A stroke strikes someone in America every 45 seconds. When a stroke happens, every second counts. If you see someone having a stroke, call 911 immediately.
Acting quickly and getting immediate treatment can save lives and enhance the victim’s chances for a successful recovery.
Strokes don’t just happen to the elderly or obese, either. They can strike anyone, anytime, anywhere. Strokes are the third leading cause of death in America, right behind heart disease and cancer.
A stroke happens when a blood vessel carrying oxygen and nutrients to the brain is either blocked by a clot or bursts. When this happens, part of the brain is not able to get the blood and oxygen it needs, and it begins to die. Depending on the side of the brain the stroke occurred, effects can include paralysis, vision problems, memory loss, speech or language problems and behavioral issues such as depression.
Warning signs of a stroke include:
Sudden loss of vision in one eye.
Weakness, numbness or heaviness in one arm or leg, or one side of the body.
Sudden confusion, trouble speaking or understanding.
Severe headache followed by sleepiness.
Common risk factors for stroke are lifestyle habits and family history. Most of these risks can be modified, treated or controlled, but some are simply functions of natural processes and cannot be changed.
Stroke risk factors that can’t be changed include:
Age ? stroke risk more than doubles for each decade of life after age 55.
Family history ? your risk is much higher if a parent, grandparent or sibling has had a stroke.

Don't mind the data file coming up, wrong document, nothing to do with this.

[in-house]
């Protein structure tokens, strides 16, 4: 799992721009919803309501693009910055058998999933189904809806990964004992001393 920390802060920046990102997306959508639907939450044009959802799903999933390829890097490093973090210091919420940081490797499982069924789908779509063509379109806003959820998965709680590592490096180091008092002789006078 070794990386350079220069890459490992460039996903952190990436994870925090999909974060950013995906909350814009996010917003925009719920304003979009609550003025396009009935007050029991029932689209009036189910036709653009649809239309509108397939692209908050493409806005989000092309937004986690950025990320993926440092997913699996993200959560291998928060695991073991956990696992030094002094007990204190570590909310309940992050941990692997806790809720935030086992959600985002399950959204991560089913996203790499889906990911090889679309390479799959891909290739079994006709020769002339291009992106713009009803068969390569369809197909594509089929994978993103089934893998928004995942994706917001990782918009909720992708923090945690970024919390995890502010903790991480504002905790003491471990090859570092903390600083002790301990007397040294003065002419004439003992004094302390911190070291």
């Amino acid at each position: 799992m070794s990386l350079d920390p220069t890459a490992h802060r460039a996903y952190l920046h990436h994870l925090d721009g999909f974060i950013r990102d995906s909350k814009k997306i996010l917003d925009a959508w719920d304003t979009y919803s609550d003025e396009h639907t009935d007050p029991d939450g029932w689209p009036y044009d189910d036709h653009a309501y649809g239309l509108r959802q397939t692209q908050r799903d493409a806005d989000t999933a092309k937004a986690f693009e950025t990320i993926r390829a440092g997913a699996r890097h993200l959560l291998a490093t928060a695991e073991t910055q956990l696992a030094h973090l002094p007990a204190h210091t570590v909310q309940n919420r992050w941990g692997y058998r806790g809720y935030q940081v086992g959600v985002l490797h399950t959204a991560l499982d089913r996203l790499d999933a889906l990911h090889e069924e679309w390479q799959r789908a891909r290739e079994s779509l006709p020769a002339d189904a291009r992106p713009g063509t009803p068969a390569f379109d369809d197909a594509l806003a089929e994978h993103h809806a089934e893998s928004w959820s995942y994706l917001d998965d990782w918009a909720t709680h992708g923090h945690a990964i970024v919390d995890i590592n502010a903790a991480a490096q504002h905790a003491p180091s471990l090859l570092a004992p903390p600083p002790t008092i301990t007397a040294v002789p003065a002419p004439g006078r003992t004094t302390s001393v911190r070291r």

Race ? African Americans are at a much higher risk of death from a stroke than Caucasians, partly because they are at higher risk of high blood pressure, diabetes and obesity.
Gender ? stroke is more common in men than in women. However, women account for more than half of the total stroke deaths. Birth control pill use and pregnancy pose special stroke risks for women.
Stroke risk factors that can be controlled include:
High blood pressure ? this is the most important controllable risk factor for stroke.
High cholesterol ? people with high blood cholesterol have an increased risk for stroke.
Smoking cigarettes ? studies have shown that the nicotine and carbon monoxide in cigarette smoke damage the cardiovascular system in many ways.
Diabetes ? while this is an independent risk factor for stroke, many people with diabetes also have high blood pressure, high cholesterol and are overweight.
Poor diet ? diets high in saturated fat, trans fat and cholesterol can raise blood cholesterol levels, and too much salt can cause increased blood pressure. Excess calories contribute to obesity, but a diet containing five or more servings of fruits and vegetables per day may reduce the risk of stroke.
Physical inactivity and obesity ? being inactive increases your risk of high blood pressure, high blood cholesterol, diabetes, heart disease and stroke.
It’s important to note that risk factors are cumulative. Even eliminating one risk factor can reduce your risk of stroke.
If you or someone you know is having a stroke, you want to know you are going to a facility that can help as quickly as possible. UK HealthCare’s Chandler Hospital has a Certified Primary Stroke Center and a team of specialized physicians and health care providers ready 24 hours a day to assist anyone having a stroke. At UK HealthCare, patients not only have access to the region’s top doctors, but also to the most advanced medical technology.
This special certification program is led by the Joint Commission on the Accreditation of Hospital Organizations. It evaluates stroke care at hospitals based on their compliance with national standards, effective use of primary stroke center recommendations and clinical practice guidelines to manage and optimize care, and performance measurement and improvement activities.
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Sub-editorStroke :: Quick Action During Stroke Can Save Lives
by Sub-editor ( Author at Spirit India )
Posted on May 14th, 2007 at 5:11 am.
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